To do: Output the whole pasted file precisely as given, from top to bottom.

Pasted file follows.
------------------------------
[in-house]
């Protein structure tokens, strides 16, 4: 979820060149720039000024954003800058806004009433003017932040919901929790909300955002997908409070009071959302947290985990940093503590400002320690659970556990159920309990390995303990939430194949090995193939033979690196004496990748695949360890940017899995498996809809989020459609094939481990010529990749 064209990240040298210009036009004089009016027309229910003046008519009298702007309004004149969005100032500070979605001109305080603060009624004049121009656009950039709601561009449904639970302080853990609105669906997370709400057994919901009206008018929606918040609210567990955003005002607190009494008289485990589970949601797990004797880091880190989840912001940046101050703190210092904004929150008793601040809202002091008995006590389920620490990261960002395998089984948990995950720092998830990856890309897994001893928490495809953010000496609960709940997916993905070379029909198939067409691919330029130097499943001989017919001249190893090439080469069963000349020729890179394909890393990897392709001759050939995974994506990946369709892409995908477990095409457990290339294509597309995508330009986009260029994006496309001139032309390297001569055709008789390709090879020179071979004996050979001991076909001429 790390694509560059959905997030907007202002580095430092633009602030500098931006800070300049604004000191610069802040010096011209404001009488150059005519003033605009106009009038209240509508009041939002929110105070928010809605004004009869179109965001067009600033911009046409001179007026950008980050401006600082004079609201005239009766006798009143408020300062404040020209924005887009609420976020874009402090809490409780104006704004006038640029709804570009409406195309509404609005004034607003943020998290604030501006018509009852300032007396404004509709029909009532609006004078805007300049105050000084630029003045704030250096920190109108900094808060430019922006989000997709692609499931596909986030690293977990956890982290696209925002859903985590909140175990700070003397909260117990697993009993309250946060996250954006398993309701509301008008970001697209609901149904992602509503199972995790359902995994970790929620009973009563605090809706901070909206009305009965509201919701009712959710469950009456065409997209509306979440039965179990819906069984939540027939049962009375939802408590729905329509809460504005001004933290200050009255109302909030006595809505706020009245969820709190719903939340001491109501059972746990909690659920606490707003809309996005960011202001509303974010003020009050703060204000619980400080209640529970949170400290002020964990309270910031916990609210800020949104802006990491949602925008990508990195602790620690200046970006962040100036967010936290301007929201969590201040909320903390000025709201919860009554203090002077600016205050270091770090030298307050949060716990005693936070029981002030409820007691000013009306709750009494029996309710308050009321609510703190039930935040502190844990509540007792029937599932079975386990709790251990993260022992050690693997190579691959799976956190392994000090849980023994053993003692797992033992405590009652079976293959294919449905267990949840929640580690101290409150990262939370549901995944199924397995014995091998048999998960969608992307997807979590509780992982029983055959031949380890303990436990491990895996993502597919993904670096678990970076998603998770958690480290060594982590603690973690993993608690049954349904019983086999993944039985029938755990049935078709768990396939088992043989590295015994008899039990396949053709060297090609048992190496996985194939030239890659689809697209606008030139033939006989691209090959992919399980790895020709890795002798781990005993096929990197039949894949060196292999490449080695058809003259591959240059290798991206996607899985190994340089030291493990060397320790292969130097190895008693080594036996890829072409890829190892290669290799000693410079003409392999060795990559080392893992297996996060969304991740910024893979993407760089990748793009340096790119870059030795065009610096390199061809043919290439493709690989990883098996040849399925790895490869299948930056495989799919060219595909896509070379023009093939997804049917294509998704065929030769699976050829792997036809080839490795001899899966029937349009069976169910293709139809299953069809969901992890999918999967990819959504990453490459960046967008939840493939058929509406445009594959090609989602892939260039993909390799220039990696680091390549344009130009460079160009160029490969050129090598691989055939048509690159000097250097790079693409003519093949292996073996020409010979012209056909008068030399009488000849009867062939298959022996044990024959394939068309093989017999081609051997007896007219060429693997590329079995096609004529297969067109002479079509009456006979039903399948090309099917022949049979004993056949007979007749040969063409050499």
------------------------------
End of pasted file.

[in-house]
């Protein structure tokens, strides 16, 4: 979820060149720039000024954003800058806004009433003017932040919901929790909300955002997908409070009071959302947290985990940093503590400002320690659970556990159920309990390995303990939430194949090995193939033979690196004496990748695949360890940017899995498996809809989020459609094939481990010529990749 064209990240040298210009036009004089009016027309229910003046008519009298702007309004004149969005100032500070979605001109305080603060009624004049121009656009950039709601561009449904639970302080853990609105669906997370709400057994919901009206008018929606918040609210567990955003005002607190009494008289485990589970949601797990004797880091880190989840912001940046101050703190210092904004929150008793601040809202002091008995006590389920620490990261960002395998089984948990995950720092998830990856890309897994001893928490495809953010000496609960709940997916993905070379029909198939067409691919330029130097499943001989017919001249190893090439080469069963000349020729890179394909890393990897392709001759050939995974994506990946369709892409995908477990095409457990290339294509597309995508330009986009260029994006496309001139032309390297001569055709008789390709090879020179071979004996050979001991076909001429 790390694509560059959905997030907007202002580095430092633009602030500098931006800070300049604004000191610069802040010096011209404001009488150059005519003033605009106009009038209240509508009041939002929110105070928010809605004004009869179109965001067009600033911009046409001179007026950008980050401006600082004079609201005239009766006798009143408020300062404040020209924005887009609420976020874009402090809490409780104006704004006038640029709804570009409406195309509404609005004034607003943020998290604030501006018509009852300032007396404004509709029909009532609006004078805007300049105050000084630029003045704030250096920190109108900094808060430019922006989000997709692609499931596909986030690293977990956890982290696209925002859903985590909140175990700070003397909260117990697993009993309250946060996250954006398993309701509301008008970001697209609901149904992602509503199972995790359902995994970790929620009973009563605090809706901070909206009305009965509201919701009712959710469950009456065409997209509306979440039965179990819906069984939540027939049962009375939802408590729905329509809460504005001004933290200050009255109302909030006595809505706020009245969820709190719903939340001491109501059972746990909690659920606490707003809309996005960011202001509303974010003020009050703060204000619980400080209640529970949170400290002020964990309270910031916990609210800020949104802006990491949602925008990508990195602790620690200046970006962040100036967010936290301007929201969590201040909320903390000025709201919860009554203090002077600016205050270091770090030298307050949060716990005693936070029981002030409820007691000013009306709750009494029996309710308050009321609510703190039930935040502190844990509540007792029937599932079975386990709790251990993260022992050690693997190579691959799976956190392994000090849980023994053993003692797992033992405590009652079976293959294919449905267990949840929640580690101290409150990262939370549901995944199924397995014995091998048999998960969608992307997807979590509780992982029983055959031949380890303990436990491990895996993502597919993904670096678990970076998603998770958690480290060594982590603690973690993993608690049954349904019983086999993944039985029938755990049935078709768990396939088992043989590295015994008899039990396949053709060297090609048992190496996985194939030239890659689809697209606008030139033939006989691209090959992919399980790895020709890795002798781990005993096929990197039949894949060196292999490449080695058809003259591959240059290798991206996607899985190994340089030291493990060397320790292969130097190895008693080594036996890829072409890829190892290669290799000693410079003409392999060795990559080392893992297996996060969304991740910024893979993407760089990748793009340096790119870059030795065009610096390199061809043919290439493709690989990883098996040849399925790895490869299948930056495989799919060219595909896509070379023009093939997804049917294509998704065929030769699976050829792997036809080839490795001899899966029937349009069976169910293709139809299953069809969901992890999918999967990819959504990453490459960046967008939840493939058929509406445009594959090609989602892939260039993909390799220039990696680091390549344009130009460079160009160029490969050129090598691989055939048509690159000097250097790079693409003519093949292996073996020409010979012209056909008068030399009488000849009867062939298959022996044990024959394939068309093989017999081609051997007896007219060429693997590329079995096609004529297969067109002479079509009456006979039903399948090309099917022949049979004993056949007979007749040969063409050499």